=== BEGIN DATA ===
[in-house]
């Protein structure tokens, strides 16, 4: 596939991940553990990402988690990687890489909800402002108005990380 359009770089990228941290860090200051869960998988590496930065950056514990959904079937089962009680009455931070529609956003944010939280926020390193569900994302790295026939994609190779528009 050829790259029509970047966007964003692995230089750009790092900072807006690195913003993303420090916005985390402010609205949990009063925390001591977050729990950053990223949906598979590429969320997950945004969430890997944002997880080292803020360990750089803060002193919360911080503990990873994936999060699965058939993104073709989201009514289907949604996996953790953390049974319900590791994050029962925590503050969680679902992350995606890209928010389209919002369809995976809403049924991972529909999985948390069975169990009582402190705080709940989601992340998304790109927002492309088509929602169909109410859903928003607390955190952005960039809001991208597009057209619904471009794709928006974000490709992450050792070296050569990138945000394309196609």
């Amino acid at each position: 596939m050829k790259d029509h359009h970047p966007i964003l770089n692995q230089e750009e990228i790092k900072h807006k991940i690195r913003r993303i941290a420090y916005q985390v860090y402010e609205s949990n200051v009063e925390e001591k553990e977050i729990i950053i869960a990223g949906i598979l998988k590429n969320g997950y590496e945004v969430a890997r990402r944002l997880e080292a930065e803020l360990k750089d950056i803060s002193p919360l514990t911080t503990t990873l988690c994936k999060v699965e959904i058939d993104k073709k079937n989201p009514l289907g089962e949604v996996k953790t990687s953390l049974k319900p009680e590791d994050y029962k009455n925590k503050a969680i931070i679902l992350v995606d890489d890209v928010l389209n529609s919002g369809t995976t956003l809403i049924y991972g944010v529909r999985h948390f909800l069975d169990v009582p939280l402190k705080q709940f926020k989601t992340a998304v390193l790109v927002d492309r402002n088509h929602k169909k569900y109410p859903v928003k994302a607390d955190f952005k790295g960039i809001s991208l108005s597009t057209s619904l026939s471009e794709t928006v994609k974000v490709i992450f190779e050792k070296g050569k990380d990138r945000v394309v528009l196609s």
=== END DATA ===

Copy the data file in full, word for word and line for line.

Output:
[in-house]
């Protein structure tokens, strides 16, 4: 596939991940553990990402988690990687890489909800402002108005990380 359009770089990228941290860090200051869960998988590496930065950056514990959904079937089962009680009455931070529609956003944010939280926020390193569900994302790295026939994609190779528009 050829790259029509970047966007964003692995230089750009790092900072807006690195913003993303420090916005985390402010609205949990009063925390001591977050729990950053990223949906598979590429969320997950945004969430890997944002997880080292803020360990750089803060002193919360911080503990990873994936999060699965058939993104073709989201009514289907949604996996953790953390049974319900590791994050029962925590503050969680679902992350995606890209928010389209919002369809995976809403049924991972529909999985948390069975169990009582402190705080709940989601992340998304790109927002492309088509929602169909109410859903928003607390955190952005960039809001991208597009057209619904471009794709928006974000490709992450050792070296050569990138945000394309196609």
């Amino acid at each position: 596939m050829k790259d029509h359009h970047p966007i964003l770089n692995q230089e750009e990228i790092k900072h807006k991940i690195r913003r993303i941290a420090y916005q985390v860090y402010e609205s949990n200051v009063e925390e001591k553990e977050i729990i950053i869960a990223g949906i598979l998988k590429n969320g997950y590496e945004v969430a890997r990402r944002l997880e080292a930065e803020l360990k750089d950056i803060s002193p919360l514990t911080t503990t990873l988690c994936k999060v699965e959904i058939d993104k073709k079937n989201p009514l289907g089962e949604v996996k953790t990687s953390l049974k319900p009680e590791d994050y029962k009455n925590k503050a969680i931070i679902l992350v995606d890489d890209v928010l389209n529609s919002g369809t995976t956003l809403i049924y991972g944010v529909r999985h948390f909800l069975d169990v009582p939280l402190k705080q709940f926020k989601t992340a998304v390193l790109v927002d492309r402002n088509h929602k169909k569900y109410p859903v928003k994302a607390d955190f952005k790295g960039i809001s991208l108005s597009t057209s619904l026939s471009e794709t928006v994609k974000v490709i992450f190779e050792k070296g050569k990380d990138r945000v394309v528009l196609s």